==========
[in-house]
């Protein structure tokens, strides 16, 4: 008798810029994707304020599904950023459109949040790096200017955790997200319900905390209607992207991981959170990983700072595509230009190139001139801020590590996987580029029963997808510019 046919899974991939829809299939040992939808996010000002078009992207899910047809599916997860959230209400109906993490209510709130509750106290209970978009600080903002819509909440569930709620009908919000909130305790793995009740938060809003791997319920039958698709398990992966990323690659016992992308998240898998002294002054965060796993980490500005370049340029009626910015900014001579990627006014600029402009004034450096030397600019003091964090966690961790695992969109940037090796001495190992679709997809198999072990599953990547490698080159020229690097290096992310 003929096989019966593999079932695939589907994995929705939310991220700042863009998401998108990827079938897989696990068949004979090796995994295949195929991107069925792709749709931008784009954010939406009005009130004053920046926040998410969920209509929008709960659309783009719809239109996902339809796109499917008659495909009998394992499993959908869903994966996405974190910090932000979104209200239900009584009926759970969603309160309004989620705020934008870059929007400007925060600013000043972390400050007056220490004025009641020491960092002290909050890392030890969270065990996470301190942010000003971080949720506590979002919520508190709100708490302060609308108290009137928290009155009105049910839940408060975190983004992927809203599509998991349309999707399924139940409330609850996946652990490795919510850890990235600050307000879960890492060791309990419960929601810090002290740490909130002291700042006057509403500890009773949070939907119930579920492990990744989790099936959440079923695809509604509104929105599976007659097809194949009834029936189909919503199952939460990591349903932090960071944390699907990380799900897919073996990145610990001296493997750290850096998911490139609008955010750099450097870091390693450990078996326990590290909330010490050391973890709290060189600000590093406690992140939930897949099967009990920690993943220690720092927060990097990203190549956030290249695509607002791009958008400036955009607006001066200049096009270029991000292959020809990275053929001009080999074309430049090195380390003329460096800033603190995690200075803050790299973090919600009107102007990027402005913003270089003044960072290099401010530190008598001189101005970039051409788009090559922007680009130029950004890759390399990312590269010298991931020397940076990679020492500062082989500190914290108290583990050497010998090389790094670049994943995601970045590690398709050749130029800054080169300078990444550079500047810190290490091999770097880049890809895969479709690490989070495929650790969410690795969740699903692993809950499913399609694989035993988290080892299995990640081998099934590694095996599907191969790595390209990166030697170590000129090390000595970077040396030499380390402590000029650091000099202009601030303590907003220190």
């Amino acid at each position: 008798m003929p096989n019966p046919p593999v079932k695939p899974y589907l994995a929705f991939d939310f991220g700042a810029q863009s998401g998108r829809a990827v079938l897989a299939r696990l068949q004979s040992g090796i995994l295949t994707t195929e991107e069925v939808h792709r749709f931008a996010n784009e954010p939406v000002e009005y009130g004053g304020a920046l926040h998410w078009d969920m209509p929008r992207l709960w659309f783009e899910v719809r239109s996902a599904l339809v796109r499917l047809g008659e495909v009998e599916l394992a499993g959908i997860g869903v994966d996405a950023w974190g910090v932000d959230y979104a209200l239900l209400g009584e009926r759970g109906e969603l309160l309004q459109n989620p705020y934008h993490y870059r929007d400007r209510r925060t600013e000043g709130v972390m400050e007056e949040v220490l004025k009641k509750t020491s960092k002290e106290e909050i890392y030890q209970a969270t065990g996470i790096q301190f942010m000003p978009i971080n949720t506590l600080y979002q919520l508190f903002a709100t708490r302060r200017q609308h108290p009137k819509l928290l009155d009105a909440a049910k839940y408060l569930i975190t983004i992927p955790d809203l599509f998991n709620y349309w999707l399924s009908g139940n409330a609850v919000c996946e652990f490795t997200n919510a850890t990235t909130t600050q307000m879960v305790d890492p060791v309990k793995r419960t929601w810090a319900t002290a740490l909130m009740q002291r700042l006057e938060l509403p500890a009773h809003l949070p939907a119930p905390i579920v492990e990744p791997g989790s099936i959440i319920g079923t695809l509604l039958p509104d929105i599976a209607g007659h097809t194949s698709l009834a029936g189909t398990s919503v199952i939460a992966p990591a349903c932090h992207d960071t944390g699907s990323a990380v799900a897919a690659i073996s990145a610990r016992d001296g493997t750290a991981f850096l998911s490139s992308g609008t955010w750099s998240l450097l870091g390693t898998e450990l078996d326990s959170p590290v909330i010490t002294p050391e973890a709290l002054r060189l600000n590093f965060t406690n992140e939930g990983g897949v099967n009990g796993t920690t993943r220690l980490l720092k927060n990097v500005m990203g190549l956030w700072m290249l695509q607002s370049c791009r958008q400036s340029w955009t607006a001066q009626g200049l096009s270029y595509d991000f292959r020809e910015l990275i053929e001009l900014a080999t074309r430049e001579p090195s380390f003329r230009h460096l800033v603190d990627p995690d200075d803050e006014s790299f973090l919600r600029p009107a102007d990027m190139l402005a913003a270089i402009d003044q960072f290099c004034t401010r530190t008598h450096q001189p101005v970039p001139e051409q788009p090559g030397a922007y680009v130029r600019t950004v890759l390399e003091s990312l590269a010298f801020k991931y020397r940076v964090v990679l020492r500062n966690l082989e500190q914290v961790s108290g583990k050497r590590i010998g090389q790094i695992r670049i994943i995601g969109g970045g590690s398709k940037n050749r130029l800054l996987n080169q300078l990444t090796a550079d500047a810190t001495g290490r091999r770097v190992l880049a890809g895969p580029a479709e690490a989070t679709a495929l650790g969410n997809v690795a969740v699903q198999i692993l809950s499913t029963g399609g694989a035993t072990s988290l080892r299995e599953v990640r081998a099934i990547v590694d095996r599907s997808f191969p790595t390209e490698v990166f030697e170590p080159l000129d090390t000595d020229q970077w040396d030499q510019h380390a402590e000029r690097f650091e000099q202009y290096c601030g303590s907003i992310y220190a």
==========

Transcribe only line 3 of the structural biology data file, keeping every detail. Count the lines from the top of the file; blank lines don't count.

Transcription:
């Amino acid at each position: 008798m003929p096989n019966p046919p593999v079932k695939p899974y589907l994995a929705f991939d939310f991220g700042a810029q863009s998401g998108r829809a990827v079938l897989a299939r696990l068949q004979s040992g090796i995994l295949t994707t195929e991107e069925v939808h792709r749709f931008a996010n784009e954010p939406v000002e009005y009130g004053g304020a920046l926040h998410w078009d969920m209509p929008r992207l709960w659309f783009e899910v719809r239109s996902a599904l339809v796109r499917l047809g008659e495909v009998e599916l394992a499993g959908i997860g869903v994966d996405a950023w974190g910090v932000d959230y979104a209200l239900l209400g009584e009926r759970g109906e969603l309160l309004q459109n989620p705020y934008h993490y870059r929007d400007r209510r925060t600013e000043g709130v972390m400050e007056e949040v220490l004025k009641k509750t020491s960092k002290e106290e909050i890392y030890q209970a969270t065990g996470i790096q301190f942010m000003p978009i971080n949720t506590l600080y979002q919520l508190f903002a709100t708490r302060r200017q609308h108290p009137k819509l928290l009155d009105a909440a049910k839940y408060l569930i975190t983004i992927p955790d809203l599509f998991n709620y349309w999707l399924s009908g139940n409330a609850v919000c996946e652990f490795t997200n919510a850890t990235t909130t600050q307000m879960v305790d890492p060791v309990k793995r419960t929601w810090a319900t002290a740490l909130m009740q002291r700042l006057e938060l509403p500890a009773h809003l949070p939907a119930p905390i579920v492990e990744p791997g989790s099936i959440i319920g079923t695809l509604l039958p509104d929105i599976a209607g007659h097809t194949s698709l009834a029936g189909t398990s919503v199952i939460a992966p990591a349903c932090h992207d960071t944390g699907s990323a990380v799900a897919a690659i073996s990145a610990r016992d001296g493997t750290a991981f850096l998911s490139s992308g609008t955010w750099s998240l450097l870091g390693t898998e450990l078996d326990s959170p590290v909330i010490t002294p050391e973890a709290l002054r060189l600000n590093f965060t406690n992140e939930g990983g897949v099967n009990g796993t920690t993943r220690l980490l720092k927060n990097v500005m990203g190549l956030w700072m290249l695509q607002s370049c791009r958008q400036s340029w955009t607006a001066q009626g200049l096009s270029y595509d991000f292959r020809e910015l990275i053929e001009l900014a080999t074309r430049e001579p090195s380390f003329r230009h460096l800033v603190d990627p995690d200075d803050e006014s790299f973090l919600r600029p009107a102007d990027m190139l402005a913003a270089i402009d003044q960072f290099c004034t401010r530190t008598h450096q001189p101005v970039p001139e051409q788009p090559g030397a922007y680009v130029r600019t950004v890759l390399e003091s990312l590269a010298f801020k991931y020397r940076v964090v990679l020492r500062n966690l082989e500190q914290v961790s108290g583990k050497r590590i010998g090389q790094i695992r670049i994943i995601g969109g970045g590690s398709k940037n050749r130029l800054l996987n080169q300078l990444t090796a550079d500047a810190t001495g290490r091999r770097v190992l880049a890809g895969p580029a479709e690490a989070t679709a495929l650790g969410n997809v690795a969740v699903q198999i692993l809950s499913t029963g399609g694989a035993t072990s988290l080892r299995e599953v990640r081998a099934i990547v590694d095996r599907s997808f191969p790595t390209e490698v990166f030697e170590p080159l000129d090390t000595d020229q970077w040396d030499q510019h380390a402590e000029r690097f650091e000099q202009y290096c601030g303590s907003i992310y220190a």